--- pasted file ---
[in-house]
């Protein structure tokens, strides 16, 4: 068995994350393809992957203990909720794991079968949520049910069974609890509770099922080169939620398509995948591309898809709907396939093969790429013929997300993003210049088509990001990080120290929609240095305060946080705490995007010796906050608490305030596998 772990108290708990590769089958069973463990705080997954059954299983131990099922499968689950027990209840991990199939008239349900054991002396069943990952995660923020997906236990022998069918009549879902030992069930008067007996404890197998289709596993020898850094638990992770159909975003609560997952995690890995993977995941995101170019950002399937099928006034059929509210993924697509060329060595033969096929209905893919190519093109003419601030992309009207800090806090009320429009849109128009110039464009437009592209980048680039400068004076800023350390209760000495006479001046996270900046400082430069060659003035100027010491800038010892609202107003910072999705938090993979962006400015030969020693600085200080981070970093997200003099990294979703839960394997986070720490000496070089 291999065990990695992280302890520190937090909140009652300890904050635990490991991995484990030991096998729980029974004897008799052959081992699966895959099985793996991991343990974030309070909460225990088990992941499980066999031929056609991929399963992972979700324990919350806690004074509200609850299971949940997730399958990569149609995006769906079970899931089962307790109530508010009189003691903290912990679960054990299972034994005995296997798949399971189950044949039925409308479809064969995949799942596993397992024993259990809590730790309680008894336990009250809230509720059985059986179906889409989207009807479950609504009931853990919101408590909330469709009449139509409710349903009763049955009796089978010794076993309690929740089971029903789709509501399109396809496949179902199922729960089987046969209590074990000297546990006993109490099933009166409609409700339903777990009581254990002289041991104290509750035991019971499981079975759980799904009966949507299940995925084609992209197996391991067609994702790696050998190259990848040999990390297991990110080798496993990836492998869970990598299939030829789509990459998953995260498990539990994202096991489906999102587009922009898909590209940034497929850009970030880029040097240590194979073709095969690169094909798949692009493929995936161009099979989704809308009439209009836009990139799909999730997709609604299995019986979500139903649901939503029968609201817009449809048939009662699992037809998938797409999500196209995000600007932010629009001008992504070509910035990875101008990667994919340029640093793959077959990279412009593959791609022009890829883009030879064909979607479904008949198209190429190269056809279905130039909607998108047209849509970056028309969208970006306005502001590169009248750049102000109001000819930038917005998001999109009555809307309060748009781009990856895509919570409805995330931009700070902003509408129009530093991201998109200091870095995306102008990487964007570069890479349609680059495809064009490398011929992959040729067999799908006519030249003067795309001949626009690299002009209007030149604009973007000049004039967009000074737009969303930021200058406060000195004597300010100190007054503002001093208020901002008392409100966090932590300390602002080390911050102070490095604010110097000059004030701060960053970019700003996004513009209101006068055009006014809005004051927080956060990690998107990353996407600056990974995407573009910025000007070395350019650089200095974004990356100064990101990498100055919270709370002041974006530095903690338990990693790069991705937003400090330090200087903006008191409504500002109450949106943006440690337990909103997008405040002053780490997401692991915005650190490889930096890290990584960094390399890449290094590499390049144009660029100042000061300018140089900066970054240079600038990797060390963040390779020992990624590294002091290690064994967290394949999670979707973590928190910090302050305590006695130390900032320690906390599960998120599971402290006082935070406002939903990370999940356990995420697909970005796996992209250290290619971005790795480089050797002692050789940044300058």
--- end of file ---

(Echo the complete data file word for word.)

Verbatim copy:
[in-house]
């Protein structure tokens, strides 16, 4: 068995994350393809992957203990909720794991079968949520049910069974609890509770099922080169939620398509995948591309898809709907396939093969790429013929997300993003210049088509990001990080120290929609240095305060946080705490995007010796906050608490305030596998 772990108290708990590769089958069973463990705080997954059954299983131990099922499968689950027990209840991990199939008239349900054991002396069943990952995660923020997906236990022998069918009549879902030992069930008067007996404890197998289709596993020898850094638990992770159909975003609560997952995690890995993977995941995101170019950002399937099928006034059929509210993924697509060329060595033969096929209905893919190519093109003419601030992309009207800090806090009320429009849109128009110039464009437009592209980048680039400068004076800023350390209760000495006479001046996270900046400082430069060659003035100027010491800038010892609202107003910072999705938090993979962006400015030969020693600085200080981070970093997200003099990294979703839960394997986070720490000496070089 291999065990990695992280302890520190937090909140009652300890904050635990490991991995484990030991096998729980029974004897008799052959081992699966895959099985793996991991343990974030309070909460225990088990992941499980066999031929056609991929399963992972979700324990919350806690004074509200609850299971949940997730399958990569149609995006769906079970899931089962307790109530508010009189003691903290912990679960054990299972034994005995296997798949399971189950044949039925409308479809064969995949799942596993397992024993259990809590730790309680008894336990009250809230509720059985059986179906889409989207009807479950609504009931853990919101408590909330469709009449139509409710349903009763049955009796089978010794076993309690929740089971029903789709509501399109396809496949179902199922729960089987046969209590074990000297546990006993109490099933009166409609409700339903777990009581254990002289041991104290509750035991019971499981079975759980799904009966949507299940995925084609992209197996391991067609994702790696050998190259990848040999990390297991990110080798496993990836492998869970990598299939030829789509990459998953995260498990539990994202096991489906999102587009922009898909590209940034497929850009970030880029040097240590194979073709095969690169094909798949692009493929995936161009099979989704809308009439209009836009990139799909999730997709609604299995019986979500139903649901939503029968609201817009449809048939009662699992037809998938797409999500196209995000600007932010629009001008992504070509910035990875101008990667994919340029640093793959077959990279412009593959791609022009890829883009030879064909979607479904008949198209190429190269056809279905130039909607998108047209849509970056028309969208970006306005502001590169009248750049102000109001000819930038917005998001999109009555809307309060748009781009990856895509919570409805995330931009700070902003509408129009530093991201998109200091870095995306102008990487964007570069890479349609680059495809064009490398011929992959040729067999799908006519030249003067795309001949626009690299002009209007030149604009973007000049004039967009000074737009969303930021200058406060000195004597300010100190007054503002001093208020901002008392409100966090932590300390602002080390911050102070490095604010110097000059004030701060960053970019700003996004513009209101006068055009006014809005004051927080956060990690998107990353996407600056990974995407573009910025000007070395350019650089200095974004990356100064990101990498100055919270709370002041974006530095903690338990990693790069991705937003400090330090200087903006008191409504500002109450949106943006440690337990909103997008405040002053780490997401692991915005650190490889930096890290990584960094390399890449290094590499390049144009660029100042000061300018140089900066970054240079600038990797060390963040390779020992990624590294002091290690064994967290394949999670979707973590928190910090302050305590006695130390900032320690906390599960998120599971402290006082935070406002939903990370999940356990995420697909970005796996992209250290290619971005790795480089050797002692050789940044300058």